In my efforts to help explain the relationship of the lepidosaur tritosaur fenestrasaur, Longisquama (Sharov 1970) to basal pterosaurs I present a pair of images (Figs. 1, 2) designed to illustrate just where the pectoral elements are. Admittedly these elements are difficult to pick out at first glance. So these are for those naysayers who often say, “I can’t see what you’re seeing!!” Here’s why:

Longisquama in situ. See if you can find the sternal complex, scapula and coracoid before looking at figure 2 where they are highlighted.

Figure 1. Click to enlarge. Longisquama in situ. See if you can find the sternal complex, scapula and coracoid before looking at figure 2 where they are highlighted.

The trouble
with seeing the bones of Longisquama is they are largely covered with scales and skin. That’s just a fact we need to embrace. Longisquama has more dermal and extra dermal tissue preserved than most other Mesozoic fossils. In such cases DGS (digital graphic segregation) really becomes a powerful tool, finding bones beneath the skin.

 

Figure 2. Click to enlarge. Longisquama ghosted out with DGS, other than the sternal complex (interclavicle+clavicles + sternum), scapula and coracoid.

Figure 2. Click to enlarge. Longisquama ghosted out with DGS, other than the sternal complex (interclavicle+clavicles + sternum), scapula and coracoid.

Here the affinities with pterosaurs are quite clear
Everyone has seen the horse-shoe-shaped clavicles, but few have recognized that they overlap medially and frame the sternum AND are surmounted by keeled interclavicle with crossbars that accommodate the quadrant-shaped ventral coracoids. (Whew!) This is the standard morphology of the classic pterosaur sternal complex (Wild 1993). Even the overall shape is identical to that in the basal pterosaur, MPUM6009 (Fig. 3). Only the fenestrasaurs, Cosesaurus, Sharovipteryx and pterosaurs share all these traits. In most derived pterosaurs the stem of the coracoid does indeed straighten out more, if you’ve noticed the difference.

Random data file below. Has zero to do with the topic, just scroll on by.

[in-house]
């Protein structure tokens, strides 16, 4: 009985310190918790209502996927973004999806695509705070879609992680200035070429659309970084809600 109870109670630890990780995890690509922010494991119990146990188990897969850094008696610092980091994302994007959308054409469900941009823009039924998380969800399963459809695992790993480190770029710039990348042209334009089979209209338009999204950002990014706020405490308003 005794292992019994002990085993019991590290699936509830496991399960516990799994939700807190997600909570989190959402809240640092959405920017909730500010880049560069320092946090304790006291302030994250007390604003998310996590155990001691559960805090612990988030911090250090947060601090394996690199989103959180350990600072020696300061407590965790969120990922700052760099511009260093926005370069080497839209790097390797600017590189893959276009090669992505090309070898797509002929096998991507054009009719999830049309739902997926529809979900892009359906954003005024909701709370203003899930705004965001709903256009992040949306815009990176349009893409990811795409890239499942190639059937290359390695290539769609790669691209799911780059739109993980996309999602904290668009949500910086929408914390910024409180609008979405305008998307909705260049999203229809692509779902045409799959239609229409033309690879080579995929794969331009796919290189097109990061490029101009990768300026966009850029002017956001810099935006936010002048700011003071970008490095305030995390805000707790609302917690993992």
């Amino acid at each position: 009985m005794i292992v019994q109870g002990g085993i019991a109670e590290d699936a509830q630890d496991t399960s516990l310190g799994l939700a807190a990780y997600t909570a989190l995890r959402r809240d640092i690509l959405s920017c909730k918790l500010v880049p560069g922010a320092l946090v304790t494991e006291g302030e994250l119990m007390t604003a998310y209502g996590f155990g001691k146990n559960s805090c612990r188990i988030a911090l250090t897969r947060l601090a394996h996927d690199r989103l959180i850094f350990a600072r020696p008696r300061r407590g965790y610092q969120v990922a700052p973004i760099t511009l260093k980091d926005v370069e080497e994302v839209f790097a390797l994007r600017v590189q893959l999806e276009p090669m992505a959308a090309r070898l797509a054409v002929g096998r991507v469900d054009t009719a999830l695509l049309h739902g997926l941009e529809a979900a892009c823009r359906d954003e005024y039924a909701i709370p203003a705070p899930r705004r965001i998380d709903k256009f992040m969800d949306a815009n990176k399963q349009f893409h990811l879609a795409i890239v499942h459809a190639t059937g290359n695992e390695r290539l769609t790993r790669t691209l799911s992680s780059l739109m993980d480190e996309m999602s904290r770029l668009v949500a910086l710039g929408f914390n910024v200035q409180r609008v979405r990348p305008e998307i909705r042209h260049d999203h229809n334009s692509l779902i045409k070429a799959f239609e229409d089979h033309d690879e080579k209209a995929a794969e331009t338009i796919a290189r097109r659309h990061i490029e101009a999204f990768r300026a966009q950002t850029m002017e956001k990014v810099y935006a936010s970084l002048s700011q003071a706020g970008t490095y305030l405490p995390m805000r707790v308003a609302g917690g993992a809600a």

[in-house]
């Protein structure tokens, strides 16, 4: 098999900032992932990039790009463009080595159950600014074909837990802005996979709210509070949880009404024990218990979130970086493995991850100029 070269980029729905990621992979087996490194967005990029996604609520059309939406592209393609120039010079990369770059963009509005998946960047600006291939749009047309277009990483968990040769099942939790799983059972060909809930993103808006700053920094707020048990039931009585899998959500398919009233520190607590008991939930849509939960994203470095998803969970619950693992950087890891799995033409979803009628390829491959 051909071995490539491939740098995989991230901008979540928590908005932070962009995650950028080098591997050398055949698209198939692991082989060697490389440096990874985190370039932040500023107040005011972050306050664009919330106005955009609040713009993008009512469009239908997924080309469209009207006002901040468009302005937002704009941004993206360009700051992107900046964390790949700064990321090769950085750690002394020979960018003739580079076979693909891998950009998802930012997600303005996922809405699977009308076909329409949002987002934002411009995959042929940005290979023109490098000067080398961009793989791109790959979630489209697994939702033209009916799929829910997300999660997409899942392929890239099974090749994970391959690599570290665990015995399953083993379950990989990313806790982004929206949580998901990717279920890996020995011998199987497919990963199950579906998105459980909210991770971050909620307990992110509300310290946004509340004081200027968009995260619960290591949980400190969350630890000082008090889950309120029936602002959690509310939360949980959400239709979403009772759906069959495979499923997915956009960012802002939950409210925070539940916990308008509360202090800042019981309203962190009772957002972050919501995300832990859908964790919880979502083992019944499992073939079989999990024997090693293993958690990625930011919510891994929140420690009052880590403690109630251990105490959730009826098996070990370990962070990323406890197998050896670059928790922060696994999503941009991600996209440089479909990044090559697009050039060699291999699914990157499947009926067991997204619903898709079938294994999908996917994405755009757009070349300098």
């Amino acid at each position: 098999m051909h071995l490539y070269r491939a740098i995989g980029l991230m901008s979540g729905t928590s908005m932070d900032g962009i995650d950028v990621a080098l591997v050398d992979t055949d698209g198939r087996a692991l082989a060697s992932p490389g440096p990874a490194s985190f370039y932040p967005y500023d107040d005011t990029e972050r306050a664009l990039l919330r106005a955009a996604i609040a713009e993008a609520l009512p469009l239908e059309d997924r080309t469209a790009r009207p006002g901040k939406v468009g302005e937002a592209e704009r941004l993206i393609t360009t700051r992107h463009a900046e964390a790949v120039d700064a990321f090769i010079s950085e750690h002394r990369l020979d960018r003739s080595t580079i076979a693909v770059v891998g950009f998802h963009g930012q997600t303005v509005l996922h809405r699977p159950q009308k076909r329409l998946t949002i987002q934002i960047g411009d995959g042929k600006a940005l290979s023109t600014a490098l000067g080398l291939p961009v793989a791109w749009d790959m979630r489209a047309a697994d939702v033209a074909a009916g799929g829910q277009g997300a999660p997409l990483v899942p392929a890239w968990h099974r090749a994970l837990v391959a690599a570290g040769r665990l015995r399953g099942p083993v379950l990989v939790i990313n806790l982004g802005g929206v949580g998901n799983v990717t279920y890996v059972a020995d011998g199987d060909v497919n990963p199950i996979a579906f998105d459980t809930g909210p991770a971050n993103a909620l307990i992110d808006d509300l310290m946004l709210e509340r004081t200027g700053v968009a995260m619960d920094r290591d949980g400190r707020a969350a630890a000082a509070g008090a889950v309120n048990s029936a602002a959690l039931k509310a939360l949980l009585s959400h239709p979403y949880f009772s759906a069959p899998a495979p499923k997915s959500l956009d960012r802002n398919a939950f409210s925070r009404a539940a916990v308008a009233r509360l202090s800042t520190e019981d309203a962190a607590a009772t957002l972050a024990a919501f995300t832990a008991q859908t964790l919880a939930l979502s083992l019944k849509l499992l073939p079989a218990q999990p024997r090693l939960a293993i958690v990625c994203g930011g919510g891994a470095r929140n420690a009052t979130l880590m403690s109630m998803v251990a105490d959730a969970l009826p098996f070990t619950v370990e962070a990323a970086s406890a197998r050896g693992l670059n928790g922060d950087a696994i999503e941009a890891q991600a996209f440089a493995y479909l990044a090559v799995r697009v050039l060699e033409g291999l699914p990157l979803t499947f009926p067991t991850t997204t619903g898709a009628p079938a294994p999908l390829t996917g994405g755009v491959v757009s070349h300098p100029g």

Tritosaur pectoral girdles demonstrating the evolution and migration of the sternal elements to produce a sternal complex.

Figure 3. Tritosaur pectoral girdles demonstrating the evolution and migration of the sternal elements to produce a sternal complex. The quadrant-shaped coracoid is the remnant and result of the anterior fenestra of the coracoid enlarging to the posterior rim, which is the only part that remains.

Still finding it difficult to spot some of these elements?
Then I encourage you to more closely examine the specimen itself or high resolution photos and become acquainted with sister taxa that will prepare you for what you should be looking for. I know that sounds self-fulfilling, but if you know that most tetrapods have four limbs you don’t stop at three. It’s the same thing at this point. Also see this page on ReptileEvolution.com for the same images of Longisquama (Figs. 1, 2) presented on a mouseover.